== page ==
I have been reading that some people are cheering for some victory concerning the struggle to end solitary confinement and close the SHUs. We have made a step forward, but so long as one person continues to be tortured in solitary, there is no victory. Just because I was released from solitary, does not mean our struggle or my struggle, is over because we still have a SHU and many are still being tortured in those tombs. Instead of being tortured for 40-plus years, now people will be tortured for five year intervals. Should we celebrate that? It would be like a socialist saying we should celebrate because now the capitalist is only exploiting 80 percent instead of 90 percent of our labor power.

Our hunger strike of 2013 was only a small sample of where we prisoners are heading as a class. Our class struggle continues according to the natural laws of development. Our relationship as captive, tortured, exploited or oppressed people within the U.S. prison camps cannot survive without the antagonism of classes, prisoners vs. the oppressor state.

Through our collective struggle in the form of the hunger strike we learned much about the importance of knowing the oppressor and we perceive that a class struggle can only be successful through unity, despite our varied political line of internal contradictions. The cadre at the helm of this beautiful current of imprisoned resistance understands that despite the many contradictions that we face, in order to nurture these lumpen developments we had to understand the difference between principle contradictions and secondary contradictions. For even the “politically enlightened” outside of prison this is easier said than done. But, in order to push forward and overcome obstacles that ultimately help imperialism, this must be done. For us castaways of capitalist society with little or no formal education and deadly histories, we were able to put our perception of this into practice.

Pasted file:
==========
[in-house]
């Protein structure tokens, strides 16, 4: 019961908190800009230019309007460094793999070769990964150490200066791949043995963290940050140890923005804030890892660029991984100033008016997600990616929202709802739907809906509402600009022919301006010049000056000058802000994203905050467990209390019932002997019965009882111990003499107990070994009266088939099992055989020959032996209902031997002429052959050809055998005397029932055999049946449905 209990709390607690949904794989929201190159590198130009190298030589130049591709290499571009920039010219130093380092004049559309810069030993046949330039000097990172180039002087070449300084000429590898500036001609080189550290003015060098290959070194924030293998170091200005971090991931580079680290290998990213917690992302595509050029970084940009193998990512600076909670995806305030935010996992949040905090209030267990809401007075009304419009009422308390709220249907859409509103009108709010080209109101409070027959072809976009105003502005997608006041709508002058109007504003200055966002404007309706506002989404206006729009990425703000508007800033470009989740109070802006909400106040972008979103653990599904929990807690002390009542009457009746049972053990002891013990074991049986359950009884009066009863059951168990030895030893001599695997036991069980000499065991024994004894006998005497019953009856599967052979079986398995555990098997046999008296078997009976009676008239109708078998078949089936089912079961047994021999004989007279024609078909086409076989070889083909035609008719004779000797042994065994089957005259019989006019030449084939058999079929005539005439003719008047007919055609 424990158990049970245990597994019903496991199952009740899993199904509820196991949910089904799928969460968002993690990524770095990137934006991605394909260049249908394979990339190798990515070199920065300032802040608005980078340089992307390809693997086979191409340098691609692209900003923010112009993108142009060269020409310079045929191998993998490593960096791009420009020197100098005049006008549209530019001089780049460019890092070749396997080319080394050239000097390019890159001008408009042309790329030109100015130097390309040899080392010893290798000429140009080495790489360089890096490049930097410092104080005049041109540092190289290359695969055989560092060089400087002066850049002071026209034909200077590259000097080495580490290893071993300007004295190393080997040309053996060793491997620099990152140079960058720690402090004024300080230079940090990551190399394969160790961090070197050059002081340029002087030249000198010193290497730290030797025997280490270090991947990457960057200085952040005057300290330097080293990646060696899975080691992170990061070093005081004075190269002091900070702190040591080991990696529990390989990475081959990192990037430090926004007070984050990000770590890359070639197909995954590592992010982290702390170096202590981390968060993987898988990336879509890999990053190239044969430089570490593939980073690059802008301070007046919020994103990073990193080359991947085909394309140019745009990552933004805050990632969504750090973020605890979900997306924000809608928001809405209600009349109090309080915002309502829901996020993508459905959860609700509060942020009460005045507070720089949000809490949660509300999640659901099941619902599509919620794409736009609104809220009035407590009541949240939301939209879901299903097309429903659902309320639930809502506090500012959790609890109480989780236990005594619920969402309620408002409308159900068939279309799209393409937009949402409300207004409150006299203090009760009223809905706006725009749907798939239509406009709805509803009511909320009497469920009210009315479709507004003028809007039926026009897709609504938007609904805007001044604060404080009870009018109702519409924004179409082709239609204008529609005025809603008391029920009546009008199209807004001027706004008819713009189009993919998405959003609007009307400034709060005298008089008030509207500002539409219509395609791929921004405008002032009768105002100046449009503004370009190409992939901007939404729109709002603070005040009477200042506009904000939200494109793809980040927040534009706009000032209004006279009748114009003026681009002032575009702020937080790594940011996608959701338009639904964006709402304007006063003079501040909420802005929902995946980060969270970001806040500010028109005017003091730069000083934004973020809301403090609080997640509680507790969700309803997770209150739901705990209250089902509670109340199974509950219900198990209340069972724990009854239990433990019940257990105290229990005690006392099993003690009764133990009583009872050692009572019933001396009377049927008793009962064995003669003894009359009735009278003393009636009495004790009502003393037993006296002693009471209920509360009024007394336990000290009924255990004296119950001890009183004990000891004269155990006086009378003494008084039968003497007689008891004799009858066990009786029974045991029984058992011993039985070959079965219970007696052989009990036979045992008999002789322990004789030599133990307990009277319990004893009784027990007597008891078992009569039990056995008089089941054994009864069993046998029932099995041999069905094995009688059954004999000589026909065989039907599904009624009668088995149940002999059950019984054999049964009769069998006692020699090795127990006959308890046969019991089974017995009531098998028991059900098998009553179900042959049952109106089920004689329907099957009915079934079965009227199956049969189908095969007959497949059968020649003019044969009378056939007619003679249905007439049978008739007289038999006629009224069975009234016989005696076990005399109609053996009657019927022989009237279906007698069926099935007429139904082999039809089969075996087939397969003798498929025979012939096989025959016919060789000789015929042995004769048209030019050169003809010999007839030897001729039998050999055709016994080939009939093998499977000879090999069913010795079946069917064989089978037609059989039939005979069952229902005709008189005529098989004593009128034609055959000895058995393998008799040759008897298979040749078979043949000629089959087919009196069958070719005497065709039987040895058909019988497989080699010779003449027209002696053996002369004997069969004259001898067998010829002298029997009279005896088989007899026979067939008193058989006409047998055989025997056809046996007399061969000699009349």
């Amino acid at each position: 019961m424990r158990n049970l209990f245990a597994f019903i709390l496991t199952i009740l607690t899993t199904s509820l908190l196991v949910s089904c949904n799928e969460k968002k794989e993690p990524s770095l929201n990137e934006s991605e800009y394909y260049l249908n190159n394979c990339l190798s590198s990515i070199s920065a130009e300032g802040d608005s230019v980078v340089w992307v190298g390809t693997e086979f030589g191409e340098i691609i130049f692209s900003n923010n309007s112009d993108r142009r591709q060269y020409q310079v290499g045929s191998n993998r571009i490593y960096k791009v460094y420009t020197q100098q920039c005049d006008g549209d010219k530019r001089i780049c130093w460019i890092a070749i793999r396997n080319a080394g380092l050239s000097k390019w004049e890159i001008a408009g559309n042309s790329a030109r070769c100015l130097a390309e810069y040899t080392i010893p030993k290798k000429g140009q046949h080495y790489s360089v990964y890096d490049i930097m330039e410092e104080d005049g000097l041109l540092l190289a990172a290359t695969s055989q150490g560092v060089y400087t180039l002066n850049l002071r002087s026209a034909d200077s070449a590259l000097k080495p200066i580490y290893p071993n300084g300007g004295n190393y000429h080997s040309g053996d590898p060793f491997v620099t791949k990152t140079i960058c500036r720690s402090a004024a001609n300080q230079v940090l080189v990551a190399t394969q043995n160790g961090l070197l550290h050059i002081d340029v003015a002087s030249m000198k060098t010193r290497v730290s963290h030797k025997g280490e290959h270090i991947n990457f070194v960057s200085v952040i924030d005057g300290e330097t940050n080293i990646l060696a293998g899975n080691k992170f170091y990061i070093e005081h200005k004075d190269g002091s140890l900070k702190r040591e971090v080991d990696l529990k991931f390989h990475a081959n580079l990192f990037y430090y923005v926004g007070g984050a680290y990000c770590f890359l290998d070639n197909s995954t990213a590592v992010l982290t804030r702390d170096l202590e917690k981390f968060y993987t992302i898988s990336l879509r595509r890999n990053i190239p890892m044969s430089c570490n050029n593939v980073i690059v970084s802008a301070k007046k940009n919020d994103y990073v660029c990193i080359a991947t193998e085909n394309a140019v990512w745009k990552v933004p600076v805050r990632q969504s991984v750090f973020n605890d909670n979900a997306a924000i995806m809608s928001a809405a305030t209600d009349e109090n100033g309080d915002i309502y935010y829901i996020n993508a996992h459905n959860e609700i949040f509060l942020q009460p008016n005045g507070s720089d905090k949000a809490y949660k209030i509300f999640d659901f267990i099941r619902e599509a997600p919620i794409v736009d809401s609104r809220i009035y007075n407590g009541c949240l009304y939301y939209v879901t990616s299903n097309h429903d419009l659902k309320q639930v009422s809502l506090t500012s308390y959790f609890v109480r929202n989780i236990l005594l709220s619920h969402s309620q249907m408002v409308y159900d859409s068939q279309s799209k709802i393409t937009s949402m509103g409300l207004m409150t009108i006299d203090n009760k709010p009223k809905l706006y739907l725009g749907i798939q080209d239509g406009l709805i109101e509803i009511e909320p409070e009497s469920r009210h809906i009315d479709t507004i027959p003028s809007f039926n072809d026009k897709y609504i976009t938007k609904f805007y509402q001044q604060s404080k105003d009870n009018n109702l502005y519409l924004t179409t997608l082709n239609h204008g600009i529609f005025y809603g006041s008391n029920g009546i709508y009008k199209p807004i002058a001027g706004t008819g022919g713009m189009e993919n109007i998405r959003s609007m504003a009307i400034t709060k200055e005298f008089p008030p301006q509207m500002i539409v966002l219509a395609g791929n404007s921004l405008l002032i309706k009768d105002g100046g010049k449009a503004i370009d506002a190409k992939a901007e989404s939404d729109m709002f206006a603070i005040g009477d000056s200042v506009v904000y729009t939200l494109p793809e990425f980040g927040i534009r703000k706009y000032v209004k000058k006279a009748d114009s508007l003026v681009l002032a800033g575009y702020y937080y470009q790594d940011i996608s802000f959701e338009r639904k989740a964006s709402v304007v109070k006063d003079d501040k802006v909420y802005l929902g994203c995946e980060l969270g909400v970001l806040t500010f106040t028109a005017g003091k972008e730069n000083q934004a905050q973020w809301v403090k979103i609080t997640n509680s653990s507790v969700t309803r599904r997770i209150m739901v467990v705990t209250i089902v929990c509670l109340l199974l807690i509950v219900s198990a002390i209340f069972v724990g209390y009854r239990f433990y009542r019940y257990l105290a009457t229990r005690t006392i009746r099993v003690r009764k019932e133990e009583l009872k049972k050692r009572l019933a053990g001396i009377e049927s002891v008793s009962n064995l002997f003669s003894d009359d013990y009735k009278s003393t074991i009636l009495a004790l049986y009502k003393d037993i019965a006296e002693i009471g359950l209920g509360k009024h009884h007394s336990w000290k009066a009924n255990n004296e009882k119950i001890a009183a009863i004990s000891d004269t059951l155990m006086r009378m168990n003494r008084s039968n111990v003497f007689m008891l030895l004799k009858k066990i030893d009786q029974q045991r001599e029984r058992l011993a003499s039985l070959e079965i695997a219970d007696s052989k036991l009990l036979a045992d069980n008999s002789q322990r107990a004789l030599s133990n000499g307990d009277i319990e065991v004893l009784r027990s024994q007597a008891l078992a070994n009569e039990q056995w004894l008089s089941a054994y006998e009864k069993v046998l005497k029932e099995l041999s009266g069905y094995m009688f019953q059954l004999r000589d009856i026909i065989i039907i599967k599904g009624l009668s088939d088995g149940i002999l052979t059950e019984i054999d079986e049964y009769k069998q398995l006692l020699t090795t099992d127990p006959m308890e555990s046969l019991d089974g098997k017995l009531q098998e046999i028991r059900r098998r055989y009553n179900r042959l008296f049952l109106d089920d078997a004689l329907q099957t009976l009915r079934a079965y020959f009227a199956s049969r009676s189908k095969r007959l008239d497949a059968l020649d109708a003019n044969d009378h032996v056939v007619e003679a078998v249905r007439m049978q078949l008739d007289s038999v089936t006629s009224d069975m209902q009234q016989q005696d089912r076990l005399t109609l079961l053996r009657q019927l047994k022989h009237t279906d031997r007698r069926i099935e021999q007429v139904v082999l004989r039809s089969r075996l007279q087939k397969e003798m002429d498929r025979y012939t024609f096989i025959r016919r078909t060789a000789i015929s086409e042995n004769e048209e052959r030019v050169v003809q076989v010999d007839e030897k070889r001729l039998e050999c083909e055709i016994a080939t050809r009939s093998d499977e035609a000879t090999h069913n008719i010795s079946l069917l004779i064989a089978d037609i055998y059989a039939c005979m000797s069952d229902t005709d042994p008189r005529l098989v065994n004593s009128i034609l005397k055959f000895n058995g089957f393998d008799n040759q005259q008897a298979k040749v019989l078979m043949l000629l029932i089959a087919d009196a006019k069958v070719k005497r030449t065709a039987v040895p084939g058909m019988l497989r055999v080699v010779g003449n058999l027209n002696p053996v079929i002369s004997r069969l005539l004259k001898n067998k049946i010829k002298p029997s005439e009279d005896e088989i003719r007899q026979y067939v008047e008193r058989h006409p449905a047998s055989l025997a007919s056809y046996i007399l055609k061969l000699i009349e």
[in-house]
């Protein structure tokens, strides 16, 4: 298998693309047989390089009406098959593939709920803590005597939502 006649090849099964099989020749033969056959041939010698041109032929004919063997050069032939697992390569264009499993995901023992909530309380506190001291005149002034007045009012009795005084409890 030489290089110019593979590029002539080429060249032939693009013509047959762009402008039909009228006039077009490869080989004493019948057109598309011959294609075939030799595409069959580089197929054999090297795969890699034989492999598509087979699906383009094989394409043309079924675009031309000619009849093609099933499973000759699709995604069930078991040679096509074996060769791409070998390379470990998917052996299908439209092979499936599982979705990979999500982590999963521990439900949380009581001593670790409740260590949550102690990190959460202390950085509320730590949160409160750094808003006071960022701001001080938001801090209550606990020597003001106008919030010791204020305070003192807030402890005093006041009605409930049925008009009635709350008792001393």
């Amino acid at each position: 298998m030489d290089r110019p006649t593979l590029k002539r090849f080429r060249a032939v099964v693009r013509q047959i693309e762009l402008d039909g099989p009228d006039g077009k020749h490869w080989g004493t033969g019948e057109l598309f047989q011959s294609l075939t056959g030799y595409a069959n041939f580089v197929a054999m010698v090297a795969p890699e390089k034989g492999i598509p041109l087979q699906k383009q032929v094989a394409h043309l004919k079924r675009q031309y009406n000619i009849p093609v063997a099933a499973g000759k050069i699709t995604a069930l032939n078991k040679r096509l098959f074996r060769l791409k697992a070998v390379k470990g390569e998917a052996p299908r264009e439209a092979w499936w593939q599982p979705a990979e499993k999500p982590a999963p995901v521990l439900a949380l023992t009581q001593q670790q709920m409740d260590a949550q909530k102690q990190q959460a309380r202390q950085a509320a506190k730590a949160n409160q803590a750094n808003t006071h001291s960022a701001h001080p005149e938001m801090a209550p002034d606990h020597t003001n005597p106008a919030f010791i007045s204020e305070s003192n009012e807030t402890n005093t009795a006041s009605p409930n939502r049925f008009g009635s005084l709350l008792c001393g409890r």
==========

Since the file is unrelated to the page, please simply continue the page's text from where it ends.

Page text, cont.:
Regardless if some of us are let out of the SHU—even the most vocal SHU writers, artists, jailhouse lawyers, etc.—we will not be content with our release. Raising awareness about SHU torture will continue to be built around the dehumanization of people by the use of solitary confinement. It is wrong in California or any other state. It is wrong for ten days or five years, and the United Front and mobilization will not stop until solitary confinement no longer exists!

Write to:

Jose H. Villarreal #H84098

PBSP B4 - 210

P.O. Box 7500

Crescent City, CA 95532-7500